||High Resolution Mapping of the Upper Mantle Using Interstation Phase and Amplitude Data of Surface Waves
A new approach to the enhancement of regional-scale surface wave to- mography incorporating inter-station phase and amplitude data is proposed, utilizing a high-density broadband seismic array. The use of observed am- plitude anomalies for the reconstruction of tomographic models can be of great benefit for the further advancement of conventional techniques of sur- face wave tomography, most of which have been based primarily on the phase information of surface waves. We have developed a method of fully non-linear waveform fitting between two stations located on a common great-circle path using the Neighborhood Algorithm as a global optimizer. By applying this technique to the Trans- portable Array (USArray) in the United States, we collect a large-number of inter-station phase speed data (about 130,000 for Rayleigh and 85,000 for Love waves) and amplitude ratio data (about 75,000 for Rayleigh waves) in a period range from 30 to 130 s for fundamental-mode surface waves. The inter-station distances of the measured dispersion data are mostly in a range between 300 and 800 km, which are nearly comparable to the wave- length of surface waves in the target periods of this study, and are much shorter than the epicentral distances between source and receiver for typi- cal single-station dispersion measurements. Massive measurements of inter- station phase speeds and amplitudes of surface waves for such short paths can be of help in enhancing the horizontal resolution of a tomography model.The phase information of surface waves, which reflects the average phase speed perturbation along a propagation path, has been the major source of information for the reconstruction of the lateral heterogeneity in the upper mantle. Amplitude anomalies of surface waves, on the other hand, have rarely been used in tomographic studies, since they are affected by a variety of uncertain factors such as seismic moment and source mechanism, local am- plification at receiver, elastic focusing/defocusing due to lateral heterogeneity and anelastic attenuation. In the inter-station analysis, the effects of seismic source can be canceled out, so that we need to consider the other factors only. With an appropriate correction for anelastic attenuation, we can focus on the effects of the focusing/defocusing as well as the receiver amplification factors. Since the effects of elastic focusing/defocusing on amplitude anoma- lies depend on the second derivatives of phase speed perturbation across the ray path, amplitude data should be more sensitive to the shorter-wavelength structure than the conventional phase data. This indicates that the ampli- tude measurements of surface waves are effective in improving the lateral resolution of velocity models. In this study, the measured inter-station phase speeds and amplitude ratios are inverted simultaneously for phase speed maps as well as local am- plification factor at each receiver locations. The phase speed maps derived from both phase and amplitude data exhibits better recovery of the strength of velocity perturbations of small-scale heterogeneities than those from phase data only, with enhanced local-scale tectonic features characterized by strong velocity gradients. Furthermore, the spatial distribution of receiver amplifica- tion factor shows a clear correlation with the velocity structure, particularly in the longer period. Isotropic and anisotropic 3-D S wave speed models in the United States are then constructed from the phase speed maps of fundamental-mode sur-face waves. In the isotropic S wave model derived from both phase and amplitude data for Rayleigh waves, smaller-scale tectonic features with the size of about 200 km are emphasized clearly; e.g., Colorado Plateau in the western region and New Madrid Seismic Zone in the central region at the depth of around 100 km. These results indicate that inter-station amplitude ratios can be used as additional constraints on high-resolution mapping of the upper mantle structure. A preliminary radial anisotropy model derived from the simultaneous use of Rayleigh and Love waves has shown faster SH wave speed anomalies than SV above the depth of 100 km, particularly in tectonically active regions in the western and central U.S., suggesting the effects of current and former tectonic processes on anisotropic properties in the lithosphere.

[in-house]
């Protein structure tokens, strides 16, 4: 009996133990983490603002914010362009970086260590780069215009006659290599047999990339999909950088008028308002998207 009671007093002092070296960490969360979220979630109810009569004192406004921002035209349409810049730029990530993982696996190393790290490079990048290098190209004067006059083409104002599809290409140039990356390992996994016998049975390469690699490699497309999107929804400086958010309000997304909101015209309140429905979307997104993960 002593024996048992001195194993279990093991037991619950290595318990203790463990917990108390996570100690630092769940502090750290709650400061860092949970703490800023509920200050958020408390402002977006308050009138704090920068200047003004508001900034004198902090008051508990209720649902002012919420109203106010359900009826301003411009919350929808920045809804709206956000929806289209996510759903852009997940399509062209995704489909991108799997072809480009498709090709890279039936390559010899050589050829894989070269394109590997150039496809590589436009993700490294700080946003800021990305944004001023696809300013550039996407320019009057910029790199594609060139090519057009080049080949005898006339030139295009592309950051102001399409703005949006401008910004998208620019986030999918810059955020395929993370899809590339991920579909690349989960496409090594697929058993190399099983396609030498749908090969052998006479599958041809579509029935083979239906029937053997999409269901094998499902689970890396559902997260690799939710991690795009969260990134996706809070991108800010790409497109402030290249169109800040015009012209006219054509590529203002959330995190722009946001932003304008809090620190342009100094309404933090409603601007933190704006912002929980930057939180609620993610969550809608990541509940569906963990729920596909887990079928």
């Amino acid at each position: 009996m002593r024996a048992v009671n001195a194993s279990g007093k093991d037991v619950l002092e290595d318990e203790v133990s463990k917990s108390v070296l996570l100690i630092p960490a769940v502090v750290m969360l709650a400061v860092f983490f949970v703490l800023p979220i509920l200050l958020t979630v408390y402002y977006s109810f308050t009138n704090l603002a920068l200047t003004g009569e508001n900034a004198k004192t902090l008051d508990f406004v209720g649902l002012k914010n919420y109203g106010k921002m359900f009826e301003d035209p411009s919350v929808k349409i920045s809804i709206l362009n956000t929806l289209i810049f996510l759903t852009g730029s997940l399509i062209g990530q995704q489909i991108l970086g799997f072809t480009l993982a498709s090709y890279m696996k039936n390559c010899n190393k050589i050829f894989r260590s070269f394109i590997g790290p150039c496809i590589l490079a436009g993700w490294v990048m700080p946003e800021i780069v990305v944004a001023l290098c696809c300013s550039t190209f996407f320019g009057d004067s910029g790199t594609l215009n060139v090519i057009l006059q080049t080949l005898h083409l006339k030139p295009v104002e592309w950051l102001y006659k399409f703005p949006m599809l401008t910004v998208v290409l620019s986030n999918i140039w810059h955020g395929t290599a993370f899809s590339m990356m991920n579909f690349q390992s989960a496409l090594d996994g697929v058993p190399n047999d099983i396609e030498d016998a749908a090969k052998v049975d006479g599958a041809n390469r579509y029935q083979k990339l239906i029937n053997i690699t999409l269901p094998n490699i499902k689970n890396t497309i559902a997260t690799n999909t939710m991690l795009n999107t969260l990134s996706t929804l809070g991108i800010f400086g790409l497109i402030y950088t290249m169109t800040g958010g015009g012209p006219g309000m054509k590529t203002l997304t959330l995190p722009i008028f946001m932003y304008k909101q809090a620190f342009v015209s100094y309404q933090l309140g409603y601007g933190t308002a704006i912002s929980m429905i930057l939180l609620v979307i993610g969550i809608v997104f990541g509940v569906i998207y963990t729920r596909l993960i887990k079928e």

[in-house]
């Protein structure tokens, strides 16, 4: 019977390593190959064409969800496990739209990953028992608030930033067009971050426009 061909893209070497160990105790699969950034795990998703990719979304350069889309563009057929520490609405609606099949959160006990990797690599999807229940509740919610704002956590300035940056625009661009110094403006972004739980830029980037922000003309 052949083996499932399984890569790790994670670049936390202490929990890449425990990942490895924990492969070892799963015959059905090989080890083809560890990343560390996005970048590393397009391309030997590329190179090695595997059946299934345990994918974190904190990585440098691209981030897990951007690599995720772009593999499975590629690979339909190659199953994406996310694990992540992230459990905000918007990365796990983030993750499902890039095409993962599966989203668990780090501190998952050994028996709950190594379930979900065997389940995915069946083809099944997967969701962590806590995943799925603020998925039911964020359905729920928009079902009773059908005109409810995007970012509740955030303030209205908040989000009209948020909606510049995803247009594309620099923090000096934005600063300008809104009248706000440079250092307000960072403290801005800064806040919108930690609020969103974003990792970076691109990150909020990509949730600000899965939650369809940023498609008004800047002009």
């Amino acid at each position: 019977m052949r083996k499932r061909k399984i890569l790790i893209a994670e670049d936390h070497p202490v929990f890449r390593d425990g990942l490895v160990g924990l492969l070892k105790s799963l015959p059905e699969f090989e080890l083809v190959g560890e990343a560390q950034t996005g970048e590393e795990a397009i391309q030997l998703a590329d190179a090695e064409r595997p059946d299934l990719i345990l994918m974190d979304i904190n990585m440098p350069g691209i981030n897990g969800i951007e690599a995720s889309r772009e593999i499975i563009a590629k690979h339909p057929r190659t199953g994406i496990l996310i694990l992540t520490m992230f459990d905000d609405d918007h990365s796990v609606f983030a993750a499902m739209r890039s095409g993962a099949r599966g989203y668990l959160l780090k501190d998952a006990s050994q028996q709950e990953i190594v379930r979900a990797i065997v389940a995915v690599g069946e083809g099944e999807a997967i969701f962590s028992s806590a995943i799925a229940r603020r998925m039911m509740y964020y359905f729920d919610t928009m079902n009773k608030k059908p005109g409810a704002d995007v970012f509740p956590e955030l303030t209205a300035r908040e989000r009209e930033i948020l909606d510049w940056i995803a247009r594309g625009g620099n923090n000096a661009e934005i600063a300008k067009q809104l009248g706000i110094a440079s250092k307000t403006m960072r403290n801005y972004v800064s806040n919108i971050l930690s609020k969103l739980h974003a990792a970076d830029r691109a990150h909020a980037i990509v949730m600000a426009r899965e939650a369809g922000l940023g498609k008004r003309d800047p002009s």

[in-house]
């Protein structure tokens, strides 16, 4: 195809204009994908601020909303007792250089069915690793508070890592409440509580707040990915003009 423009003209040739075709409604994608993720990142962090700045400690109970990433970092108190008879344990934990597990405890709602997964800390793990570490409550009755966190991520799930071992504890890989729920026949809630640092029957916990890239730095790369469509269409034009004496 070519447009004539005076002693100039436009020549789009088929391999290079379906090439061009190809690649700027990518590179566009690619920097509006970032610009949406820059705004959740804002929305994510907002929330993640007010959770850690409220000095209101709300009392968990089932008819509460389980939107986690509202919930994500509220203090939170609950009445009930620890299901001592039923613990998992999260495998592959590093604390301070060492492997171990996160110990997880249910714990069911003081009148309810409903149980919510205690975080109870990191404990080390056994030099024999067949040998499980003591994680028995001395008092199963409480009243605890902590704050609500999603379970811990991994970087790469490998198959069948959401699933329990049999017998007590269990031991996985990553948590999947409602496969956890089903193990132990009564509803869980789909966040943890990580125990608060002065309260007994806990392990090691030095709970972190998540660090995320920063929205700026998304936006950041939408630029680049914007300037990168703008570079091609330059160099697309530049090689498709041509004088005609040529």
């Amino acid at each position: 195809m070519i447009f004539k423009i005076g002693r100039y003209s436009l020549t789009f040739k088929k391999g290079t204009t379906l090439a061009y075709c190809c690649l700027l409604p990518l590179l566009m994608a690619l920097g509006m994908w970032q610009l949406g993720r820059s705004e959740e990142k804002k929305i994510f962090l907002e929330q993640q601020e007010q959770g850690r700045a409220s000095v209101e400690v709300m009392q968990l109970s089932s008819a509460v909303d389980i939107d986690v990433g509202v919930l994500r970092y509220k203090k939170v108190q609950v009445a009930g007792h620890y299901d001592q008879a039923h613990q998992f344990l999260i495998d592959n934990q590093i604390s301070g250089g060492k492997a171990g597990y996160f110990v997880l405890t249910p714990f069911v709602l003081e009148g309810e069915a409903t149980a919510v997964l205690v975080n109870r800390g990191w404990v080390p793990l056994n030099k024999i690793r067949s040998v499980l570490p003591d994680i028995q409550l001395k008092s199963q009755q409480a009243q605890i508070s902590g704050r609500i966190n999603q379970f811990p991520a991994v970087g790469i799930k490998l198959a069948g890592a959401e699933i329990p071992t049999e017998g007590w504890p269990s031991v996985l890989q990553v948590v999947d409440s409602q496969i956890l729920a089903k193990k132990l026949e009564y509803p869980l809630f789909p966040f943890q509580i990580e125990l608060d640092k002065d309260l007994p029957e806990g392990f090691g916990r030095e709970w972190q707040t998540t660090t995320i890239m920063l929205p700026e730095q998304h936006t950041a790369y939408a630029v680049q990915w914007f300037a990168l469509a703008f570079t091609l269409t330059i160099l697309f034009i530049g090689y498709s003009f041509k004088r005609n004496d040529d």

Hokkaido University（北海道大学）. 博士(理学)